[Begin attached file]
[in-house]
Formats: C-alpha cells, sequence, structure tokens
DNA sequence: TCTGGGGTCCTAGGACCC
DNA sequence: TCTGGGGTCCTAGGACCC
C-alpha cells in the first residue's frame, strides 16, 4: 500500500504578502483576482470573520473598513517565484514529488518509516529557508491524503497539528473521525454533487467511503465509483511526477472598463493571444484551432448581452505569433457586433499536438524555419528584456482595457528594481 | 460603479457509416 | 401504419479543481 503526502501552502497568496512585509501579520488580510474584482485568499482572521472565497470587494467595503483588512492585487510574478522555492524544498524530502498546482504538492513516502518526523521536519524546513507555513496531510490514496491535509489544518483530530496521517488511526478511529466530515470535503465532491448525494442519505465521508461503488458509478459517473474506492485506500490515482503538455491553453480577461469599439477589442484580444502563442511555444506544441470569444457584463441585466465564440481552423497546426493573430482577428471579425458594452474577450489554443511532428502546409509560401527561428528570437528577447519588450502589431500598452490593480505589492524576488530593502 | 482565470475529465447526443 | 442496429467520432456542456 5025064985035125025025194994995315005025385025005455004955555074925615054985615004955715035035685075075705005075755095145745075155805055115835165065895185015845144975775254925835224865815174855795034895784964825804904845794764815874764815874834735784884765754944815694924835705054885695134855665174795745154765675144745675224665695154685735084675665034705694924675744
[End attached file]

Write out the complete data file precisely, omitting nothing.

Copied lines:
[in-house]
Formats: C-alpha cells, sequence, structure tokens
DNA sequence: TCTGGGGTCCTAGGACCC
DNA sequence: TCTGGGGTCCTAGGACCC
C-alpha cells in the first residue's frame, strides 16, 4: 500500500504578502483576482470573520473598513517565484514529488518509516529557508491524503497539528473521525454533487467511503465509483511526477472598463493571444484551432448581452505569433457586433499536438524555419528584456482595457528594481 | 460603479457509416 | 401504419479543481 503526502501552502497568496512585509501579520488580510474584482485568499482572521472565497470587494467595503483588512492585487510574478522555492524544498524530502498546482504538492513516502518526523521536519524546513507555513496531510490514496491535509489544518483530530496521517488511526478511529466530515470535503465532491448525494442519505465521508461503488458509478459517473474506492485506500490515482503538455491553453480577461469599439477589442484580444502563442511555444506544441470569444457584463441585466465564440481552423497546426493573430482577428471579425458594452474577450489554443511532428502546409509560401527561428528570437528577447519588450502589431500598452490593480505589492524576488530593502 | 482565470475529465447526443 | 442496429467520432456542456 5025064985035125025025194994995315005025385025005455004955555074925615054985615004955715035035685075075705005075755095145745075155805055115835165065895185015845144975775254925835224865815174855795034895784964825804904845794764815874764815874834735784884765754944815694924835705054885695134855665174795745154765675144745675224665695154685735084675665034705694924675744